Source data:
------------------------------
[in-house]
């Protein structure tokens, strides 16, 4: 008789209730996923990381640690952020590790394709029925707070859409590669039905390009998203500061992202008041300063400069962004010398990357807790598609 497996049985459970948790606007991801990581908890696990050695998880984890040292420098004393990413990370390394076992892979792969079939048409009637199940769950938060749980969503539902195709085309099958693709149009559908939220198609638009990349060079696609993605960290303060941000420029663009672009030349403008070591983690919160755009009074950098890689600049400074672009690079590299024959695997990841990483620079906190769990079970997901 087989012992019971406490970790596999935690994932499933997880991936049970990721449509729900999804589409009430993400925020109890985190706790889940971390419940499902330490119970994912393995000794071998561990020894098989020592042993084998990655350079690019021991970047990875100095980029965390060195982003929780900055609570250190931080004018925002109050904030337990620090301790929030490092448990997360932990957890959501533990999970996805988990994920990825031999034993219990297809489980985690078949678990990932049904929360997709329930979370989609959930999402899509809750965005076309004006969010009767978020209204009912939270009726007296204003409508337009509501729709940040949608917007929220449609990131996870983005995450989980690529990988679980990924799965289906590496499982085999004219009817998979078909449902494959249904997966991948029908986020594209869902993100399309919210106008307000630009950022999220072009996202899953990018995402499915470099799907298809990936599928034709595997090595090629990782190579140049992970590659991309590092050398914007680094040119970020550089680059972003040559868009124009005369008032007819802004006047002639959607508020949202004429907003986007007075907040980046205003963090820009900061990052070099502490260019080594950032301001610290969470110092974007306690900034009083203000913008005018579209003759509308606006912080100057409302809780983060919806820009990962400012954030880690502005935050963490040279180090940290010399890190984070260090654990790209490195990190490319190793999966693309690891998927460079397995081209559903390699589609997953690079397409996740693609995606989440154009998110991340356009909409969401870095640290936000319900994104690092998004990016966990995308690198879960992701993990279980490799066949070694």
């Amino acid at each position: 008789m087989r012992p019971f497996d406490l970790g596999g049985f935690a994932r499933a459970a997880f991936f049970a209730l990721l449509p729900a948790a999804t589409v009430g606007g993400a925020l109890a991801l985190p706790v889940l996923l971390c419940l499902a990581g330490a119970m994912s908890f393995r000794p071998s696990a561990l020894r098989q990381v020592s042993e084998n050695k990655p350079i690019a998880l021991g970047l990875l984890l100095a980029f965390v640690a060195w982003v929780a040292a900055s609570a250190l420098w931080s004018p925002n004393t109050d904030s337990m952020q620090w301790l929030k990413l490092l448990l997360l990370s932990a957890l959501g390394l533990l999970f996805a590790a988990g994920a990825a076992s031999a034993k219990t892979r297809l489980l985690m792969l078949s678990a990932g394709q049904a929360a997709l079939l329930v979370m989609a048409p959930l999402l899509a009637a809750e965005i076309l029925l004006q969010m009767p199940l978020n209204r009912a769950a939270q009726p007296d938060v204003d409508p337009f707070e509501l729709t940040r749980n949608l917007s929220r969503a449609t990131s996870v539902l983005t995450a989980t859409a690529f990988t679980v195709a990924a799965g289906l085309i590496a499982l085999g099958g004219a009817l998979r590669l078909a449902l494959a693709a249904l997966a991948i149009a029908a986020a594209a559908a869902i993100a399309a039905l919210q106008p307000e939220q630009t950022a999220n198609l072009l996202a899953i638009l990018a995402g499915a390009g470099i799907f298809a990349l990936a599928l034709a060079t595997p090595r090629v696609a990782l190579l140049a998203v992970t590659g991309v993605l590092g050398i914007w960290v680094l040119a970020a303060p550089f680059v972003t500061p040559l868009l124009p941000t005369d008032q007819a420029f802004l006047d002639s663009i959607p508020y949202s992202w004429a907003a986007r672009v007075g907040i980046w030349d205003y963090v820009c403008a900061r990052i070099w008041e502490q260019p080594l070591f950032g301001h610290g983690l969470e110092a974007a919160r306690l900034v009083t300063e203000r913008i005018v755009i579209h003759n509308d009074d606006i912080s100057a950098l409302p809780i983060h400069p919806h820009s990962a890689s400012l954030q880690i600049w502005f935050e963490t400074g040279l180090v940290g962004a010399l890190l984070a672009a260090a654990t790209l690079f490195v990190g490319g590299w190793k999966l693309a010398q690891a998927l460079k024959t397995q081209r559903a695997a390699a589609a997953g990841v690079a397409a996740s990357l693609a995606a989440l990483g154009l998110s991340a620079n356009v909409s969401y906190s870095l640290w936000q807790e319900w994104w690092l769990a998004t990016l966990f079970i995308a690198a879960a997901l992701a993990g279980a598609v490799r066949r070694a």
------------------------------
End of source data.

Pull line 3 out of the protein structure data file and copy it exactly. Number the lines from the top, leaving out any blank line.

């Amino acid at each position: 008789m087989r012992p019971f497996d406490l970790g596999g049985f935690a994932r499933a459970a997880f991936f049970a209730l990721l449509p729900a948790a999804t589409v009430g606007g993400a925020l109890a991801l985190p706790v889940l996923l971390c419940l499902a990581g330490a119970m994912s908890f393995r000794p071998s696990a561990l020894r098989q990381v020592s042993e084998n050695k990655p350079i690019a998880l021991g970047l990875l984890l100095a980029f965390v640690a060195w982003v929780a040292a900055s609570a250190l420098w931080s004018p925002n004393t109050d904030s337990m952020q620090w301790l929030k990413l490092l448990l997360l990370s932990a957890l959501g390394l533990l999970f996805a590790a988990g994920a990825a076992s031999a034993k219990t892979r297809l489980l985690m792969l078949s678990a990932g394709q049904a929360a997709l079939l329930v979370m989609a048409p959930l999402l899509a009637a809750e965005i076309l029925l004006q969010m009767p199940l978020n209204r009912a769950a939270q009726p007296d938060v204003d409508p337009f707070e509501l729709t940040r749980n949608l917007s929220r969503a449609t990131s996870v539902l983005t995450a989980t859409a690529f990988t679980v195709a990924a799965g289906l085309i590496a499982l085999g099958g004219a009817l998979r590669l078909a449902l494959a693709a249904l997966a991948i149009a029908a986020a594209a559908a869902i993100a399309a039905l919210q106008p307000e939220q630009t950022a999220n198609l072009l996202a899953i638009l990018a995402g499915a390009g470099i799907f298809a990349l990936a599928l034709a060079t595997p090595r090629v696609a990782l190579l140049a998203v992970t590659g991309v993605l590092g050398i914007w960290v680094l040119a970020a303060p550089f680059v972003t500061p040559l868009l124009p941000t005369d008032q007819a420029f802004l006047d002639s663009i959607p508020y949202s992202w004429a907003a986007r672009v007075g907040i980046w030349d205003y963090v820009c403008a900061r990052i070099w008041e502490q260019p080594l070591f950032g301001h610290g983690l969470e110092a974007a919160r306690l900034v009083t300063e203000r913008i005018v755009i579209h003759n509308d009074d606006i912080s100057a950098l409302p809780i983060h400069p919806h820009s990962a890689s400012l954030q880690i600049w502005f935050e963490t400074g040279l180090v940290g962004a010399l890190l984070a672009a260090a654990t790209l690079f490195v990190g490319g590299w190793k999966l693309a010398q690891a998927l460079k024959t397995q081209r559903a695997a390699a589609a997953g990841v690079a397409a996740s990357l693609a995606a989440l990483g154009l998110s991340a620079n356009v909409s969401y906190s870095l640290w936000q807790e319900w994104w690092l769990a998004t990016l966990f079970i995308a690198a879960a997901l992701a993990g279980a598609v490799r066949r070694a």